Defrost it in a saucepan and:
Add basil and garlic and serve with spaghetti for a bolognaise.
Or dollop it on a baked potato.
Or add beans and spices to it and it becomes a chilli.
Or add gravy granules and frozen peas, serve with mashed potato and it's a shepherd's pie.

Of course that's not exactly what bolognaise/chilli/shepherd's pie is, but you can make a good student-calibre facsimile of all of them from the same starting point.

Oh! And gravy. Gravy freezes really well. I try to always have a couple of pots of it in the freezer.
posted by Lorc at 12:12 PM on November 11, 2017 [3 favorites]

Best answer: I'm a big fan of this sort of thing. My highlights:
* Caramelized onions. Take a slow-cooker (InstantPot kinda works here but evaporation can be an issue if you don't stir more regularly), chop a bunch of onions, add oil/butter, set, let cool, put into ice-cube trays, when frozen, put into freezer bag.
* Mirepoix. Carrots+onion+celery, sweat down, freeze in parchment-paper tubes, carve off a hunk when you need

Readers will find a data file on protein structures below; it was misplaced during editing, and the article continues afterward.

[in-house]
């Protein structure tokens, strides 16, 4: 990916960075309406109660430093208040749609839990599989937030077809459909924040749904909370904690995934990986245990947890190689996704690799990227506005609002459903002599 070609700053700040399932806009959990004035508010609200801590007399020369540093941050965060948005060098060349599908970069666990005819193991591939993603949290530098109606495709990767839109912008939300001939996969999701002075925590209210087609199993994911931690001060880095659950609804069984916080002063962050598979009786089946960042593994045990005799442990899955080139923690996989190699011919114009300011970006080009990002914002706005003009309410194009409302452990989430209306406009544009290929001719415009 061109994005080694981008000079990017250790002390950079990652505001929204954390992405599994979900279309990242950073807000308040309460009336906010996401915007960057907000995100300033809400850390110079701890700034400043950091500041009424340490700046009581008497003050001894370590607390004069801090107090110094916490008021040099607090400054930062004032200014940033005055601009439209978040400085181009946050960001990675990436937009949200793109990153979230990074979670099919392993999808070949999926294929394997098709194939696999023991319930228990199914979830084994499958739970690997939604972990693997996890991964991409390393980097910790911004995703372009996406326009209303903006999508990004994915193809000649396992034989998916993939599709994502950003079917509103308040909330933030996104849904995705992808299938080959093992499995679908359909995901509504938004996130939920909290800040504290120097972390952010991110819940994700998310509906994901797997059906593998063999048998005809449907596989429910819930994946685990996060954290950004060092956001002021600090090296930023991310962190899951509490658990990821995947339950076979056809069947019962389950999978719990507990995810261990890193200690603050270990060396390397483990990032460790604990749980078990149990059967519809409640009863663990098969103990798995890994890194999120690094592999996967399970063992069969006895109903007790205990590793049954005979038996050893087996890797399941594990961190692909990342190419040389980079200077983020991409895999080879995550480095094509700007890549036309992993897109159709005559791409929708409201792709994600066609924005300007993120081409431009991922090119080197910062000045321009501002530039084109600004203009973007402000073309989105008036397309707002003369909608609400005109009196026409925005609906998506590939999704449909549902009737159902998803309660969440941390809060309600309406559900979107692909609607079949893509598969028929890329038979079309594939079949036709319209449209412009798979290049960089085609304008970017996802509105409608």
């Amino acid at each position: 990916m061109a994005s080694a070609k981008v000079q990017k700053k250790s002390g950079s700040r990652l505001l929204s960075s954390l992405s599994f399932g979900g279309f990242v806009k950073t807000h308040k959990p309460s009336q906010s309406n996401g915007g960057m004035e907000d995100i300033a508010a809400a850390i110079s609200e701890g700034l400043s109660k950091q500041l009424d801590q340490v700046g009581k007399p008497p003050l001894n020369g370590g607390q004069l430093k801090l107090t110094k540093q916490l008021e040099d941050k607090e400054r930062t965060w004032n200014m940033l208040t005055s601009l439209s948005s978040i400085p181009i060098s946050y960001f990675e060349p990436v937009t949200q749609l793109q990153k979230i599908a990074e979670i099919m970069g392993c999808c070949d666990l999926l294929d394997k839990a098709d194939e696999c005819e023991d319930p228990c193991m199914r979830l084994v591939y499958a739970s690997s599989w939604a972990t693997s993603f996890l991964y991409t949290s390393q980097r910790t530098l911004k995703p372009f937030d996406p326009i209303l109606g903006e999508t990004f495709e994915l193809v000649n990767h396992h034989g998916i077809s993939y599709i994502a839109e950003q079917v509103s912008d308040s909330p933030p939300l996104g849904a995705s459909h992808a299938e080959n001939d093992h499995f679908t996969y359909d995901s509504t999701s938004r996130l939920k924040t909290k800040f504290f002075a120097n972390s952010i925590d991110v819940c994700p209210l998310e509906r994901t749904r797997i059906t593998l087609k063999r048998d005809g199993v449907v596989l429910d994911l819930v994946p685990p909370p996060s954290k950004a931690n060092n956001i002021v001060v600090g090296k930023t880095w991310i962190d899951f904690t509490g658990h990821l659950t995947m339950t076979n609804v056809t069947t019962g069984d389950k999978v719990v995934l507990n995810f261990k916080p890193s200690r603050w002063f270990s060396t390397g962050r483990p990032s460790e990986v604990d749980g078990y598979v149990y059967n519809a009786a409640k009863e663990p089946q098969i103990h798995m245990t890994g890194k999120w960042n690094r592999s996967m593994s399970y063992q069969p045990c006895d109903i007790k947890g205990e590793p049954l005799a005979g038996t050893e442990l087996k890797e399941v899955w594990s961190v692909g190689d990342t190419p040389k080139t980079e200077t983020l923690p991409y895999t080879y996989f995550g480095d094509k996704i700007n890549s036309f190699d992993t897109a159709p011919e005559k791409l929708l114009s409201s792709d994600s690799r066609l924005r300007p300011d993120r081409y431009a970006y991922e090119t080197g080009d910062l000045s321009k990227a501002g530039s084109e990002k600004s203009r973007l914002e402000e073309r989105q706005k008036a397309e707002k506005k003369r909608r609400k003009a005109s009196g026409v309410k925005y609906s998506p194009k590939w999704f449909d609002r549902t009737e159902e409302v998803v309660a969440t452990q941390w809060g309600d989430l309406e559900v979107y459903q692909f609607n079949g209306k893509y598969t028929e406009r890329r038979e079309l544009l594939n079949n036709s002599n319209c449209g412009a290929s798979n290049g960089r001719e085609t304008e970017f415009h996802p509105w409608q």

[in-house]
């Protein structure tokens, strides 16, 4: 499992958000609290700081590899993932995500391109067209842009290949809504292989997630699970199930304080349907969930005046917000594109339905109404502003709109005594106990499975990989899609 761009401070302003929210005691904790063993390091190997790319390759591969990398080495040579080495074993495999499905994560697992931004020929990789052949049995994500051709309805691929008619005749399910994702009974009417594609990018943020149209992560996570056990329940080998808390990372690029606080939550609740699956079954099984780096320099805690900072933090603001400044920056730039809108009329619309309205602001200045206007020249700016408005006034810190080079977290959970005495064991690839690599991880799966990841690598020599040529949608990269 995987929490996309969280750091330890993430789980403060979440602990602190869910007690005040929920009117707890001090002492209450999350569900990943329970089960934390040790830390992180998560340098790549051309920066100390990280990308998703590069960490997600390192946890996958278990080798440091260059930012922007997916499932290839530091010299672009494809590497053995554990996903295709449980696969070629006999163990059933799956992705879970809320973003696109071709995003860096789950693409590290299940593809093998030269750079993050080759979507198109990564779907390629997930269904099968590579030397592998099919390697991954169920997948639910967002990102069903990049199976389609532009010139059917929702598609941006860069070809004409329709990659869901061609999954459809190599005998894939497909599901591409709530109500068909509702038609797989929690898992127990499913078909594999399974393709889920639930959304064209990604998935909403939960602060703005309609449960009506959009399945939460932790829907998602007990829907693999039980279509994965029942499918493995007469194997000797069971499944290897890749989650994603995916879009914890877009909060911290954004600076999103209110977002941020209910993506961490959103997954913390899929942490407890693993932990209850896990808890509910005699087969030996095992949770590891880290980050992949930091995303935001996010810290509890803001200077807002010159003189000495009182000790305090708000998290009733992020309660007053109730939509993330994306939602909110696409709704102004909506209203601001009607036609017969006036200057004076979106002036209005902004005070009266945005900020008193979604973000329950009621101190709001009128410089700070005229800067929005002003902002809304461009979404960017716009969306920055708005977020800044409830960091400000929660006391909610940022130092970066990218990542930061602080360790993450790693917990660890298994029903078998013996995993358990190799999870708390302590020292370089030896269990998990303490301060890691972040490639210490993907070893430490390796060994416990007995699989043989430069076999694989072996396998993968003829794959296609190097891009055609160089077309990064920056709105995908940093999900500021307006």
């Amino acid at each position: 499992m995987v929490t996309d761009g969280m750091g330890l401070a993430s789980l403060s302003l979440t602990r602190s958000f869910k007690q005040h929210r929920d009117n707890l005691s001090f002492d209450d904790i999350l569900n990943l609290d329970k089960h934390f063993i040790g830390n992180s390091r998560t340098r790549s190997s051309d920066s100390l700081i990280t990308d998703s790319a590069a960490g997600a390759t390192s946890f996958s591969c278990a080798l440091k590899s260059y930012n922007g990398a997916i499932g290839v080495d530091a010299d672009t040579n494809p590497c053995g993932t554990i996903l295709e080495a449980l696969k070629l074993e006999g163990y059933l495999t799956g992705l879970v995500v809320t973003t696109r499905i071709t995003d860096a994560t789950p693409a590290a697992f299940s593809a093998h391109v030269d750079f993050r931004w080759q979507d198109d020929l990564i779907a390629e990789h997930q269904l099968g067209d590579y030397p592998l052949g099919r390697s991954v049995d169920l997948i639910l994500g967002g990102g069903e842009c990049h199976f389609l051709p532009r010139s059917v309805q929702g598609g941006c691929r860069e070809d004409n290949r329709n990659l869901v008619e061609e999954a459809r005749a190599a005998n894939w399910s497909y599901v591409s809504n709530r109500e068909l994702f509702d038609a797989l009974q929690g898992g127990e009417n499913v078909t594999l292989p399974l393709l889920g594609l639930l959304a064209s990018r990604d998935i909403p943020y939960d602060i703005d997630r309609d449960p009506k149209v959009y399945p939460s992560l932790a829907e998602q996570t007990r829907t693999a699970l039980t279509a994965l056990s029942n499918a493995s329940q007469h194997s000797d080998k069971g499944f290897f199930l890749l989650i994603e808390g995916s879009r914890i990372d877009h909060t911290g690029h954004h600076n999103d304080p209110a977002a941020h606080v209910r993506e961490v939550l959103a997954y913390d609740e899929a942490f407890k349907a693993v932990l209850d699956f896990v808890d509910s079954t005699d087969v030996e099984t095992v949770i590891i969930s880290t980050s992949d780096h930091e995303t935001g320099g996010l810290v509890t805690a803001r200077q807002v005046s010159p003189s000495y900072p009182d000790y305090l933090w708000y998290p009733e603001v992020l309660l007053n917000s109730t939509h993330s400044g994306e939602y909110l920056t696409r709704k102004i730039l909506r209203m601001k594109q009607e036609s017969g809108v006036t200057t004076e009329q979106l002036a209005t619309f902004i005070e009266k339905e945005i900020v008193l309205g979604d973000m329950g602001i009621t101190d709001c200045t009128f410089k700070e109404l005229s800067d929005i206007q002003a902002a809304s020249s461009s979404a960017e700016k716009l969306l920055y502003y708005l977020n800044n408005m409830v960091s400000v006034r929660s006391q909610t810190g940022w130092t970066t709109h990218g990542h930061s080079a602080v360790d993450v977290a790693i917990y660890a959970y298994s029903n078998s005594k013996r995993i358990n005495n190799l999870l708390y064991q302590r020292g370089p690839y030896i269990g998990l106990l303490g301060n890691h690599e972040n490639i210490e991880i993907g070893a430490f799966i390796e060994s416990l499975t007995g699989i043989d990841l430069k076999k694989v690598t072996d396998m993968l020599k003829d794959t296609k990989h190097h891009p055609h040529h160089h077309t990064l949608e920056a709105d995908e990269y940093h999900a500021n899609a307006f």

* Freezer-stock. Take a big gallon freezer bag, toss your bones in it, toss veggie ends, toss cheese rinds/ends, what have you. When the bag gets full, turn it into stock. Let that cook way down, then cool. Hopefully it's basically a solid block of stock-jello when it cools. Freeze into ice-cube trays, then pop back into a freezer bag for storage.
* Citrus zest. Have a lemon you're juicing? Zest it first, no sense tossing that out.
* Red sauce - one of my all-time favorites, they also have a pressure-cooker version if you're in a hurry
posted by CrystalDave at 12:13 PM on November 11, 2017 [4 favorites]